Elephanta Caves

Mumbai, Maharashtra

#Historical and Heritage #Pilgrimage




The Elephanta Caves contain rock cut stone sculptures, that show syncretism of Hindu and Buddhist ideas and iconography. The caves are hewn from solid basalt rock. Except for a few exceptions, much of the artwork is defaced and damaged. The main temple's orientation as well as the relative location of other temples are placed in a mandala pattern. The carvings narrate Hindu mythologies, with the large monolithic 20 feet (6.1 m) Trimurti Sadashiva (three-faced Shiva), Nataraja (Lord of dance) and Yogishvara (Lord of Yoga) being the most celebrated.

Elephanta Caves are a UNESCO World Heritage Site and a collection of cave temples predominantly dedicated to Hindu god Shiva. They are located on Elephanta Island, or Gharapuri (literally "the city of caves") in Mumbai Harbour, 10 kilometres (6.2 mi) to the east of the city of Mumbai in the Indian state of Mah?r?shtra. The island, located offshore about 2 kilometres (1.2 mi) west of the Jawaharlal Nehru Port, consists of Shaivism caves and a few Buddhist stupa mounds.

The island is 2.4 km (1.5 mi) in length with two hills that rise to a height of about 150 m (490 ft). A narrow deep ravine separates the two hills, and runs from north to south. On the west, the hill rises gently from the sea and stretches east across the ravine and rises gradually to the extreme east to a height of 173 m (568 ft). Forest growth with clusters of mango, tamarind, and karanj trees cover the hills with scattered palm trees. The fore shore is made up of sand and mud with mangrove bushes on the fringe. Landing quays sit near three small hamlets known as Set Bunder in the north-west, Mora Bunder in the northeast, and Gharapuri or Raj Bunder in the south.

There are five rock-cut caves in the western hill and a brick stupa on the eastern hill. The eastern hill has two Buddhist mounds, and is called the Stupa hill. Close to the five western hill caves, are Cave 6 and 7 on the eastern hill. The most visited and significant cave is on the western hill and is called Cave 1 or the Great Cave, located about a kilometer walk up a steep graded uphill. The Elephanta island is a protected monument area as per the requirements of UNESCO, A notification was issued by the Government of India in 1985 declaring a buffer zone that includes "a prohibited area" that stretches 1 kilometre (0.62 mi) from the shoreline.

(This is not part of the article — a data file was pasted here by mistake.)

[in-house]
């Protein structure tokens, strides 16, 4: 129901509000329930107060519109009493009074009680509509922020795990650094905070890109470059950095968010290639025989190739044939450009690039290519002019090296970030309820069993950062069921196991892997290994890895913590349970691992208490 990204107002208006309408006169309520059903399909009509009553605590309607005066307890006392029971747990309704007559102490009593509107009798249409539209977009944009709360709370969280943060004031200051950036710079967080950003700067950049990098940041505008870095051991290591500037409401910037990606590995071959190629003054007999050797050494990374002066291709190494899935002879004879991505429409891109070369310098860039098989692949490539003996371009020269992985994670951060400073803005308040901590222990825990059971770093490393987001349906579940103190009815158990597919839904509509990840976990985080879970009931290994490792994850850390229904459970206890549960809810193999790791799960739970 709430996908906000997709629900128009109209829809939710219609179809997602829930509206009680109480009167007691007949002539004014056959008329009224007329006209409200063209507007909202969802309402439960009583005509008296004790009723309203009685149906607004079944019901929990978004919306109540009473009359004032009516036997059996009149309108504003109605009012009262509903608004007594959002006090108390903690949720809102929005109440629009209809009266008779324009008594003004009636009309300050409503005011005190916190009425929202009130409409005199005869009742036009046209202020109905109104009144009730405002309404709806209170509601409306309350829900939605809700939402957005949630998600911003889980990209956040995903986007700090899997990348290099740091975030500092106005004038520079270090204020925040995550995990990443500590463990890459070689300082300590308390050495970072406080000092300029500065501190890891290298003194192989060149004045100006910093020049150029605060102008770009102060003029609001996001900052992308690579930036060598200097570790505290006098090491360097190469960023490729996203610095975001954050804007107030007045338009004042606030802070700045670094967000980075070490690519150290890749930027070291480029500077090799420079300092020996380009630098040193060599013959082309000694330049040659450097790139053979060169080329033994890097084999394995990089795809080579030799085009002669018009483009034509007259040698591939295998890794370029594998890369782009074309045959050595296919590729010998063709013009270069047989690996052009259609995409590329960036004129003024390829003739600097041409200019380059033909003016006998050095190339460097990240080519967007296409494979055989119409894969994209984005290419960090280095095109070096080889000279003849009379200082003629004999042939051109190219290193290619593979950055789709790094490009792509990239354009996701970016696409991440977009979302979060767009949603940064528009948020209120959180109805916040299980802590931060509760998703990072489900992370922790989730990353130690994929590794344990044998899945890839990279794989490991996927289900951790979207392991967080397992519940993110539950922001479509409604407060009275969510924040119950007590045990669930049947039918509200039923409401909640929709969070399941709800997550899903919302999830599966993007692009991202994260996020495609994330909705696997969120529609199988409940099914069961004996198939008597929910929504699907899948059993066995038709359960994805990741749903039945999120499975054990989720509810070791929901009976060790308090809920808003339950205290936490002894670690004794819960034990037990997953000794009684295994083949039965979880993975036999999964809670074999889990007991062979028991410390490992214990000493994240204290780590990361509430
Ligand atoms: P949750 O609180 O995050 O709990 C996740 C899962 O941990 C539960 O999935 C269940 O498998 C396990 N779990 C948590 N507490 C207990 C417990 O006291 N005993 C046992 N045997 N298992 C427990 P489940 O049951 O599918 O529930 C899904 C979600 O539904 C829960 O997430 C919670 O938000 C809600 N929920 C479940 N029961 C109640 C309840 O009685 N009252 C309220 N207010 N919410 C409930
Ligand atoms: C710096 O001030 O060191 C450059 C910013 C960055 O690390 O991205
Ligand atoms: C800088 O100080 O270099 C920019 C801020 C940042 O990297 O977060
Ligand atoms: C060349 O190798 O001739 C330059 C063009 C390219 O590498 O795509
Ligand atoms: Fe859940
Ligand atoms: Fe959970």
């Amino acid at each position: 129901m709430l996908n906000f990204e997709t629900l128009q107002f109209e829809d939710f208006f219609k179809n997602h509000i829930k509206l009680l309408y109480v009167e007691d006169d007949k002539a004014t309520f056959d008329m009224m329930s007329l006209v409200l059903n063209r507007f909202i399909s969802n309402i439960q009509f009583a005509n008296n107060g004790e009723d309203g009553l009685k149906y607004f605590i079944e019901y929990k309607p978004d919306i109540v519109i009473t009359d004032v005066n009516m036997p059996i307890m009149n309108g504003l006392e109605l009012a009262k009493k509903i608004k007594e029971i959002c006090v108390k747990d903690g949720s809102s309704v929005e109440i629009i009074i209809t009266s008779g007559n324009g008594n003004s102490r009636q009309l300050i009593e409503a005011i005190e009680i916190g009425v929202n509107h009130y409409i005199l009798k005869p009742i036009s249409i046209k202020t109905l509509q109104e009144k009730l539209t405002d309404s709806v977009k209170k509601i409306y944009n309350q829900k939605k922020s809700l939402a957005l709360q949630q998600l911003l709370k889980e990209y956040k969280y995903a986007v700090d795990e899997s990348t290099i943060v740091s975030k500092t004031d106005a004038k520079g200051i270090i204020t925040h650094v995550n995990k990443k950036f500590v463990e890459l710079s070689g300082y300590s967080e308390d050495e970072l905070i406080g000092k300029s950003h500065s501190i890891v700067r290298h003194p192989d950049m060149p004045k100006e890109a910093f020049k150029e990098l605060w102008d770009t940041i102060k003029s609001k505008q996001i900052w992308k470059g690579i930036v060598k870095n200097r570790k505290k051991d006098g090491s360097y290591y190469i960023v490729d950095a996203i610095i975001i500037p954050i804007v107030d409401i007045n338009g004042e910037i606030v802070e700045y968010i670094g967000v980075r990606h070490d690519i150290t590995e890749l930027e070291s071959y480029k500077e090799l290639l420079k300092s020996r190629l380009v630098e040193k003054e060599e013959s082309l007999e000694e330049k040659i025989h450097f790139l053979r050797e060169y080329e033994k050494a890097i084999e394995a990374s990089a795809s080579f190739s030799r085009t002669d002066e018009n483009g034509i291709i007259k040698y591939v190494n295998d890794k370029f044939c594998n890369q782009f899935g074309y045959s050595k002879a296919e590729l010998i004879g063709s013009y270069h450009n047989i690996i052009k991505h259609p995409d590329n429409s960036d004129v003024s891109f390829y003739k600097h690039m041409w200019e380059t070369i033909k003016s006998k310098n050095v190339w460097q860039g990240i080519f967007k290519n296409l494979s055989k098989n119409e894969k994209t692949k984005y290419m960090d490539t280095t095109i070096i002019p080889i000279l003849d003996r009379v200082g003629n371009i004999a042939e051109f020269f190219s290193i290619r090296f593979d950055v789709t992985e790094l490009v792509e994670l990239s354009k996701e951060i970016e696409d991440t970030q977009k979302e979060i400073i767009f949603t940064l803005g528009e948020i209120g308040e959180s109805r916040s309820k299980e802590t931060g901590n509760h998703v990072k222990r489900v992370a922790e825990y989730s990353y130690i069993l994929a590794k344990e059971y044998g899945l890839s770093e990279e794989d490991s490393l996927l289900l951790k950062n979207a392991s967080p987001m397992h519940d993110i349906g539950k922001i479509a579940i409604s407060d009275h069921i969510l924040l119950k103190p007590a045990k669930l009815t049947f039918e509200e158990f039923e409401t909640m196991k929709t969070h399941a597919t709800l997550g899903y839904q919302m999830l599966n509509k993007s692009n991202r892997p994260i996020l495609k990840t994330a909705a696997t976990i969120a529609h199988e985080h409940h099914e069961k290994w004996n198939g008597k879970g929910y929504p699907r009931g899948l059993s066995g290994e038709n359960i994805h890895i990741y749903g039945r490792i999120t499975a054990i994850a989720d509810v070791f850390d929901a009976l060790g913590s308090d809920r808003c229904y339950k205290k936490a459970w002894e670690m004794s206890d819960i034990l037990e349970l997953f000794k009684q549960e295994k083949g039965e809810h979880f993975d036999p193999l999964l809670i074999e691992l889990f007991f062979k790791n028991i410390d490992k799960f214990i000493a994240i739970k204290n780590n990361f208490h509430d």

The island has two groups of caves in the rock-cut architectural style. The caves are hewn from solid basalt rock. The larger group of caves, which consists of five caves on the western hill of the island, is well known for its Hindu sculptures. The primary cave, numbered as Cave 1, is about 1.0 km (0.62 mi) up a hillside, facing the Mumbai harbour. Caves 2 through 5 are next to Cave 1 further southeast, arranged in a row. Cave 6 and 7 are about 200 m (660 ft) northeast of Cave 1 and 2, but geologically on the edge of the eastern hill.

The two hills are connected by a walkway. The eastern hill is also called the Stupa hill, while the western hill is called the Canon hill, reflecting their historic colonial era names, the ancient Stupa and the Portuguese era firing Canons they host respectively.

All Caves are a rock-cut temples that cover an area of 5,600 m2 (60,000 sq ft), and they include a main chamber, two lateral chambers, courtyards, and subsidiary shrines. Cave 1 is the largest and is 39 metres (128 ft) deep from the front entrance to the back. The temple complex is primarily the abode of Shiva, depicted in widely celebrated carvings which narrate legends and mythologies of Shaivism. However, the artwork reverentially displays themes from Shaktism and Vaishnavism traditions of Hinduism as well.


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